Black Barbershops and Salons: Neighborhood Oasis
My name is Dorla White, Ed.M. I am a member of CCSS, and serve on the CC Community Leadership Committee, Strategic Planning Committee, and am a participant and facilitator of our monthly conversations. Following many attempts over the years, we were delighted to have a concrete partnership come to fruition when CCSS members joined a pre-screening and conversation via Zoom with the team involved in the soon-to-be released film Black Barbershops and Salons: Neighborhood Oasis, from the Harvard Anti-Racism Film Series. The online event was attended by over 70 participants from various communities in the Boston area.
I had the prestigious honor of joining fellow CCSS leaders Erinn Pearson (CC co-founder and owner of Simply Erinn Unisex Hair Salon) and Dr. Robin Reed, MD, MBA (CC faculty, Strategic Planning Committee Member) on the panel. David Harris (Director of the Charles Hamilton Houston Institute for Race and Justice at Harvard Law School), Rudy Hypolite (film director), and Dennis Wilson (film co-producer) served as the panel hosts and moderators. Other panelists included Maurice Chatelier (owner of Chatees Barbershop in Stoughton), Latoshi Johnson (owner of Cookie's Hair Creations in Roxbury), Spenser Wayne Steele (barber and son of owner of O'Aces Barbershop in Roxbury), and James Jette (Superintendent of the Milton Public Schools and patron of Chatees Barbershop).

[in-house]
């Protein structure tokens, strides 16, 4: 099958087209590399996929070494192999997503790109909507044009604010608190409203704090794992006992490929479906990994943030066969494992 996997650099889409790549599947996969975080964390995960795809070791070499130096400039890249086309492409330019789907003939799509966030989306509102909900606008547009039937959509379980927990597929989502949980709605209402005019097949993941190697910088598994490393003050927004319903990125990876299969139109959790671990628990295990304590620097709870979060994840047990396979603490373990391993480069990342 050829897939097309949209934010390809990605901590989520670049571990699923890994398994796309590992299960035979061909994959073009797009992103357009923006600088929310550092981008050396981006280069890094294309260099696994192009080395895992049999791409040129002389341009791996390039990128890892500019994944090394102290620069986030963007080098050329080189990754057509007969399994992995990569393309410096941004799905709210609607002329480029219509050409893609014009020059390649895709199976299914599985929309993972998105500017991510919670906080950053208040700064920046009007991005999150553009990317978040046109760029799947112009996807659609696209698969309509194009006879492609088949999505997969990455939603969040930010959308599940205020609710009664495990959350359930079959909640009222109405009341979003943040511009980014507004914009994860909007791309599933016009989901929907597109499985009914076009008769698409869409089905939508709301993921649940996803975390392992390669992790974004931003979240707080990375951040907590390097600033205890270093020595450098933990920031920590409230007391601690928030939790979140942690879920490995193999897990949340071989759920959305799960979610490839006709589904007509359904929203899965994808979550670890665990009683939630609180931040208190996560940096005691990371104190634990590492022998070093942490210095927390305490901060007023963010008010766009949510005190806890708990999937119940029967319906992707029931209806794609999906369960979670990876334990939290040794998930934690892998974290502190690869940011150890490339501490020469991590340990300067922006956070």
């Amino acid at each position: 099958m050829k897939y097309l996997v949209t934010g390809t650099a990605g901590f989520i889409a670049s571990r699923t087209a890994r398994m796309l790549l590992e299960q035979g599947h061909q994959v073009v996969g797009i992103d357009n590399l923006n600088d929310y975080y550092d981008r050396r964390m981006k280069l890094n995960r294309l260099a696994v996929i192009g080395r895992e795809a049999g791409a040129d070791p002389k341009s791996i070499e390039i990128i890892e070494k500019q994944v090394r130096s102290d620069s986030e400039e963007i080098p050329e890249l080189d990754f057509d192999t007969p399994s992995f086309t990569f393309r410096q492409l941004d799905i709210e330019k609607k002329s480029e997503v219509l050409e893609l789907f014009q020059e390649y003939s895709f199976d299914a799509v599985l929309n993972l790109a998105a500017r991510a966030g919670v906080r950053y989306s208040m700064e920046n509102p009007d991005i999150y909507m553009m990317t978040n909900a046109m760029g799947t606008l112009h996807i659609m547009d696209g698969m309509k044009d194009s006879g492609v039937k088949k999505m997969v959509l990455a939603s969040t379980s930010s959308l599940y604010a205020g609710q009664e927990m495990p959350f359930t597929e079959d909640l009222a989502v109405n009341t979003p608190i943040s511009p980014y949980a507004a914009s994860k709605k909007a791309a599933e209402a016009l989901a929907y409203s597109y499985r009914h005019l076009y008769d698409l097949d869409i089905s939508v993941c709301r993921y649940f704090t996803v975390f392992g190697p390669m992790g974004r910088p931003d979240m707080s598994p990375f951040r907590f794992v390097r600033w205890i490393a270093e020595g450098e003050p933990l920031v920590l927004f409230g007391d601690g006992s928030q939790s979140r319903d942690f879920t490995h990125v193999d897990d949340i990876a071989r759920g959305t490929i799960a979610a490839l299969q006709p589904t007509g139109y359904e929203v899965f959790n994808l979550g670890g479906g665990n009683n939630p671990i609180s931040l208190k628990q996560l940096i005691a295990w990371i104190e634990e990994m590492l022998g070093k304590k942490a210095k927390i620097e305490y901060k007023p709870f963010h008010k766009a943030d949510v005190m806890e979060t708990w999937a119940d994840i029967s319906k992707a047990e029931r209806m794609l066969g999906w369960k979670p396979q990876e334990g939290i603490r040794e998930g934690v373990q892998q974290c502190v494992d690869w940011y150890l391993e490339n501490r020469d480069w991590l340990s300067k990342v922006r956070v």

The film captures the vitality, honesty, authentic voice, diversity of perspective, and sense of wellbeing that comes from truly belonging to a community that embraces and holds brave spaces. Barbershops and salons embody an environment where people from a range of racial, socioeconomic, cultural, religious, and other social stratifications can gather and just be our authentic selves. The film also highlighted salons and barbershops as safe havens for folks from the community to feel confident and “be able to let their hair down” from the moment they set foot inside. It was reassuring to see this spectrum and depth of conversations across gender, race and generations captured on film.
I personally have had many of these experiences through my involvement with CCSS’s Barbershop Model, in which Black Women have an opportunity to talk with each other about issues related to our health and wellness with expertise and guidance from Black Women health professionals. These life-changing learnings happen in a friendly and welcoming setting, thereby educating participants with resources for their wellness toolkit, not only for themselves but also for their loved ones.
I truly believe that Black-owned barbershops and salons provide a sense of refuge and safety for their patrons, promoting engagement, conversation, and connection. They can also be a source of inspiration by creating a heightened expectation around having these types of establishments as part of the infrastructure and foundation of the community. And as we look to the future, salons and barbershops can and should continue to be a hub for networking, for multi-generational interactions, for storytelling, and for empowerment by providing an important tool for community preservation through consciously engaging us in being our brothers’ and sisters’ keepers.
Watch a recording of the post-screening panel here (Passcode: BBfs&d526).